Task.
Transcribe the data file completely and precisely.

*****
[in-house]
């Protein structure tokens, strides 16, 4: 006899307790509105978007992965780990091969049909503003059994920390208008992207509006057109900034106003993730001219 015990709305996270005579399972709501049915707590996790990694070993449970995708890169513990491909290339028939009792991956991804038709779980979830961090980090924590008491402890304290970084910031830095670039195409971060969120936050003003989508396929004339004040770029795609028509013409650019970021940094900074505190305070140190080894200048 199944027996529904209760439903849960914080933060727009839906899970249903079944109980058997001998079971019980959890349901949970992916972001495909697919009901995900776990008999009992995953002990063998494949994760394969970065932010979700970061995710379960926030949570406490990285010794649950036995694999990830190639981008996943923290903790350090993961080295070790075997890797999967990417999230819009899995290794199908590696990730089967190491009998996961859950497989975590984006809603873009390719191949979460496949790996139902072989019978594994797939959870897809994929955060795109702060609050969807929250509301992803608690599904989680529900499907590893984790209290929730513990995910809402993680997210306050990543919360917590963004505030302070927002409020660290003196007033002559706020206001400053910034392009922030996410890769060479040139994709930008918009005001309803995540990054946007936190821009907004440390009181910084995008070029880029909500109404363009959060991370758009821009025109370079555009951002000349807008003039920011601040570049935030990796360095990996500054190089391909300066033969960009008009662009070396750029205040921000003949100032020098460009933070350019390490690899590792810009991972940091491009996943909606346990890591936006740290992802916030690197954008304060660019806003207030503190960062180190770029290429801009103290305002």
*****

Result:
[in-house]
């Protein structure tokens, strides 16, 4: 006899307790509105978007992965780990091969049909503003059994920390208008992207509006057109900034106003993730001219 015990709305996270005579399972709501049915707590996790990694070993449970995708890169513990491909290339028939009792991956991804038709779980979830961090980090924590008491402890304290970084910031830095670039195409971060969120936050003003989508396929004339004040770029795609028509013409650019970021940094900074505190305070140190080894200048 199944027996529904209760439903849960914080933060727009839906899970249903079944109980058997001998079971019980959890349901949970992916972001495909697919009901995900776990008999009992995953002990063998494949994760394969970065932010979700970061995710379960926030949570406490990285010794649950036995694999990830190639981008996943923290903790350090993961080295070790075997890797999967990417999230819009899995290794199908590696990730089967190491009998996961859950497989975590984006809603873009390719191949979460496949790996139902072989019978594994797939959870897809994929955060795109702060609050969807929250509301992803608690599904989680529900499907590893984790209290929730513990995910809402993680997210306050990543919360917590963004505030302070927002409020660290003196007033002559706020206001400053910034392009922030996410890769060479040139994709930008918009005001309803995540990054946007936190821009907004440390009181910084995008070029880029909500109404363009959060991370758009821009025109370079555009951002000349807008003039920011601040570049935030990796360095990996500054190089391909300066033969960009008009662009070396750029205040921000003949100032020098460009933070350019390490690899590792810009991972940091491009996943909606346990890591936006740290992802916030690197954008304060660019806003207030503190960062180190770029290429801009103290305002």